On this day in 1901, on her 63rd birthday, Annie Edson Taylor, an American schoolteacher and adventurer, became the first person to survive a trip over Niagara Falls.
One of eight children born to Samuel Edson, a flourmill owner, Taylor was born in upstate New York. Her father died when she was 12. Later, she married and had a son who died in his infancy, followed by her husband, who was killed in the Civil War. Quickly widowed, Taylor spent years bouncing from job to job, trying to support herself. Determined not to spend her aged years poor, she decided to be the first person to ride over Niagara Falls in a barrel. Others had performed Niagara stunts before–swimmers had braved the cold waters below the falls, tightrope walkers crossed the raging waters, and barrel-riders had traversed the Whirlpool Rapids below the Falls–but no one had yet dared to take the full plunge down Niagara Falls in a barrel. She had a barrel custom-made with oak and iron, padded with a mattress and pillow inside, and finished with an air hole and rubber tube. A trial run was performed, with a cat inside. The cat survived. It was Taylor’s turn.
It was 24 October 1901, Taylor’s 63rd birthday. Hundreds of onlookers had gathered for the spectacle. A little after 4 PM, Taylor climbed into the barrel with a lucky heart-shaped pillow, the barrel’s lid was screwed down, and friends used a bicycle pump to compress air in the barrel, then plugged the air hole with a cork. Taylor began heading down the Niagara River, near Goat Island, about a mile upstream from the Falls. The barrel drifted toward Horseshoe Falls, then plummeted over the brink, and 51 metres down North America’s most powerful waterfall. The entire trip took about 20 minutes. The currents carried the barrel toward the Canadian Horseshoe Falls, where rescuers retrieved the barrel. Onlookers waited to see whether Taylor had survived the treacherous trip down.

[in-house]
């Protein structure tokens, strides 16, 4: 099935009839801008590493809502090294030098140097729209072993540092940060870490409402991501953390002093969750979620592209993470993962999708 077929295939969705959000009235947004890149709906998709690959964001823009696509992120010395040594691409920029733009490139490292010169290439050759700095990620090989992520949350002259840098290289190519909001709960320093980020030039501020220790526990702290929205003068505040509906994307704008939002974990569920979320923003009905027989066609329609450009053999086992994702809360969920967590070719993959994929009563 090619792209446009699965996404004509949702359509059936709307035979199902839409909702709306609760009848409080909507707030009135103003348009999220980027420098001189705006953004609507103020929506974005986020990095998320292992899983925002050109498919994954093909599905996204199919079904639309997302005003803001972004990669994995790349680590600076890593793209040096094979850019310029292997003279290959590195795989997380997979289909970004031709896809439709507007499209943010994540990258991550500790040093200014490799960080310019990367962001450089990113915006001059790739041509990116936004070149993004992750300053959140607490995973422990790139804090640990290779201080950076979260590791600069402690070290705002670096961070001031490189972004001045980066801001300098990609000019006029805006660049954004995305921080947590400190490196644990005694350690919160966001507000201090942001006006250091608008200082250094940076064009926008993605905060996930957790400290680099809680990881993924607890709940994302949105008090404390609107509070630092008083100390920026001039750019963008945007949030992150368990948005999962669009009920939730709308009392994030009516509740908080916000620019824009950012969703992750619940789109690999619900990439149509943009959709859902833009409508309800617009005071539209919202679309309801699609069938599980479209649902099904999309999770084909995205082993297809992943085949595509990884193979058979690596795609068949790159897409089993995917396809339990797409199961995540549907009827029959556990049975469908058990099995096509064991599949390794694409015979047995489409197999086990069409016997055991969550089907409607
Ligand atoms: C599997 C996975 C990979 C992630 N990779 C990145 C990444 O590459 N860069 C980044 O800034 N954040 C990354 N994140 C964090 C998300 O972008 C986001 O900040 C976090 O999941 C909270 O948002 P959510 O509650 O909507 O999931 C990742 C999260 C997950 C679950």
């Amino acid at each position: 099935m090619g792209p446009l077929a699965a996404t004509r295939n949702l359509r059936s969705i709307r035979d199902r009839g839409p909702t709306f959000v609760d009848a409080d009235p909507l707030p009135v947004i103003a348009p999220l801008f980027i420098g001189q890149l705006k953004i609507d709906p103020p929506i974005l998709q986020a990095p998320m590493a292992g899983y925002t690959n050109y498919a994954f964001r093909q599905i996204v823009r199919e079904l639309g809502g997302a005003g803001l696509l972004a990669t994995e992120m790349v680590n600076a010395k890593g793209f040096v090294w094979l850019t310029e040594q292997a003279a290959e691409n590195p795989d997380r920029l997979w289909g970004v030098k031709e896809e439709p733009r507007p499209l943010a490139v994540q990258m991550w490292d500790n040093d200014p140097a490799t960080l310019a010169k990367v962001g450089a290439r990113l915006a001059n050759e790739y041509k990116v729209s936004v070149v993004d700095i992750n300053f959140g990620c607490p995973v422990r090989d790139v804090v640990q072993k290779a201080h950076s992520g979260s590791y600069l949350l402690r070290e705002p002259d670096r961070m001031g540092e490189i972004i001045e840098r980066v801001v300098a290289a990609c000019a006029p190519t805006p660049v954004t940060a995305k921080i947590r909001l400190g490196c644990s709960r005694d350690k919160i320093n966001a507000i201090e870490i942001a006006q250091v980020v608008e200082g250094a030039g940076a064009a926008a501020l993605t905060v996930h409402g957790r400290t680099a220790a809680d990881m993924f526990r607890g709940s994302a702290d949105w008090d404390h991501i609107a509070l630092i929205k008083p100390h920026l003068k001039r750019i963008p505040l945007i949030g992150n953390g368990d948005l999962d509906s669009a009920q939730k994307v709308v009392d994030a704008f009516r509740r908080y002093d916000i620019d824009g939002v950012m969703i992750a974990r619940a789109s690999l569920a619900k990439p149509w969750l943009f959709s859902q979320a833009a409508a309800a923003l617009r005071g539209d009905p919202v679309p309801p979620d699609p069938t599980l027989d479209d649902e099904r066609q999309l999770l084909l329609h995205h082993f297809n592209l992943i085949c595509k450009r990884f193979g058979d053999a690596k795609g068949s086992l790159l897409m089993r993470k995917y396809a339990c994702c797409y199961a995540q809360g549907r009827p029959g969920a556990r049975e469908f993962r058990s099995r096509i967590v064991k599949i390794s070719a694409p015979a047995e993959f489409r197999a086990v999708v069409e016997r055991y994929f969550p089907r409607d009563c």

They breathed a sigh of relief when rescuers cut the top off the barrel and Taylor emerged, alive. She had a small gash on her forehead, but was otherwise unharmed. She told the gathered press, “If it was with my dying breath, I would caution anyone against attempting the feat… I would sooner walk up to the mouth of a cannon, knowing it was going to blow me to pieces than make another trip over the Fall.”
Though she made several speaking appearances and attempted to write a novel about her stunt, Taylor was never able to make much money or garner much fame from her experience. She died at the age of 82, in Lockport, New York, penniless. She is interred in the “Stunters Section” of the Oakwood Cemetery in Niagara Falls, New York.
Credit: Library of Congress, George Grantham Bain Collection
Caption: Annie Edson Taylor, the first person to survive descending Niagara Falls, poses next to her barrel.